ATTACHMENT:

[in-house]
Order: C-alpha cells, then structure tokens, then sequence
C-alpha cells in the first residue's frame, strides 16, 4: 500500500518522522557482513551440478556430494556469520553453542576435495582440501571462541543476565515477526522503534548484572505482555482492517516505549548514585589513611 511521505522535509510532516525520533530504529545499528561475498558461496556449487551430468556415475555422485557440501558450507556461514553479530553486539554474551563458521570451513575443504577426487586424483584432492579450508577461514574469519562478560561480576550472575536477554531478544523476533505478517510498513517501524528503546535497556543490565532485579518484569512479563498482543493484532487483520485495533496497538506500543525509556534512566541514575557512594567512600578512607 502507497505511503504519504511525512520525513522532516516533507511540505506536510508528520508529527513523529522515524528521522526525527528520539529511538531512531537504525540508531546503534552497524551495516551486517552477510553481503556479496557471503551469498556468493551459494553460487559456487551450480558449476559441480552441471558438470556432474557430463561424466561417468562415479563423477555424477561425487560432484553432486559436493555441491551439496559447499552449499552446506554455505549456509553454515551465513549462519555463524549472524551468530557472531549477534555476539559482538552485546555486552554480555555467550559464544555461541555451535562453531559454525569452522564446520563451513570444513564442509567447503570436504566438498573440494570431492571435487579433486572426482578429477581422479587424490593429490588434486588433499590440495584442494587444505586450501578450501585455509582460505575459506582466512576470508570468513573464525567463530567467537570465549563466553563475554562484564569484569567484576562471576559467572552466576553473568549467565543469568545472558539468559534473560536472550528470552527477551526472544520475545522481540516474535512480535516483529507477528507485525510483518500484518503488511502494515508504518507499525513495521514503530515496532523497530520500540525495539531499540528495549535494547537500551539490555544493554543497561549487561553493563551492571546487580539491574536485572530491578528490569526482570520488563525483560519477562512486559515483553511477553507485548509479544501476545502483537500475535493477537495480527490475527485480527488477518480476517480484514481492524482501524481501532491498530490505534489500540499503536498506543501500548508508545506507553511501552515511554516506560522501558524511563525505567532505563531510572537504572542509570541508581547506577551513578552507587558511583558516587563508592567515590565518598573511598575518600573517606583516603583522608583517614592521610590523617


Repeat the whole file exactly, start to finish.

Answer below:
[in-house]
Order: C-alpha cells, then structure tokens, then sequence
C-alpha cells in the first residue's frame, strides 16, 4: 500500500518522522557482513551440478556430494556469520553453542576435495582440501571462541543476565515477526522503534548484572505482555482492517516505549548514585589513611 511521505522535509510532516525520533530504529545499528561475498558461496556449487551430468556415475555422485557440501558450507556461514553479530553486539554474551563458521570451513575443504577426487586424483584432492579450508577461514574469519562478560561480576550472575536477554531478544523476533505478517510498513517501524528503546535497556543490565532485579518484569512479563498482543493484532487483520485495533496497538506500543525509556534512566541514575557512594567512600578512607 502507497505511503504519504511525512520525513522532516516533507511540505506536510508528520508529527513523529522515524528521522526525527528520539529511538531512531537504525540508531546503534552497524551495516551486517552477510553481503556479496557471503551469498556468493551459494553460487559456487551450480558449476559441480552441471558438470556432474557430463561424466561417468562415479563423477555424477561425487560432484553432486559436493555441491551439496559447499552449499552446506554455505549456509553454515551465513549462519555463524549472524551468530557472531549477534555476539559482538552485546555486552554480555555467550559464544555461541555451535562453531559454525569452522564446520563451513570444513564442509567447503570436504566438498573440494570431492571435487579433486572426482578429477581422479587424490593429490588434486588433499590440495584442494587444505586450501578450501585455509582460505575459506582466512576470508570468513573464525567463530567467537570465549563466553563475554562484564569484569567484576562471576559467572552466576553473568549467565543469568545472558539468559534473560536472550528470552527477551526472544520475545522481540516474535512480535516483529507477528507485525510483518500484518503488511502494515508504518507499525513495521514503530515496532523497530520500540525495539531499540528495549535494547537500551539490555544493554543497561549487561553493563551492571546487580539491574536485572530491578528490569526482570520488563525483560519477562512486559515483553511477553507485548509479544501476545502483537500475535493477537495480527490475527485480527488477518480476517480484514481492524482501524481501532491498530490505534489500540499503536498506543501500548508508545506507553511501552515511554516506560522501558524511563525505567532505563531510572537504572542509570541508581547506577551513578552507587558511583558516587563508592567515590565518598573511598575518600573517606583516603583522608583517614592521610590523617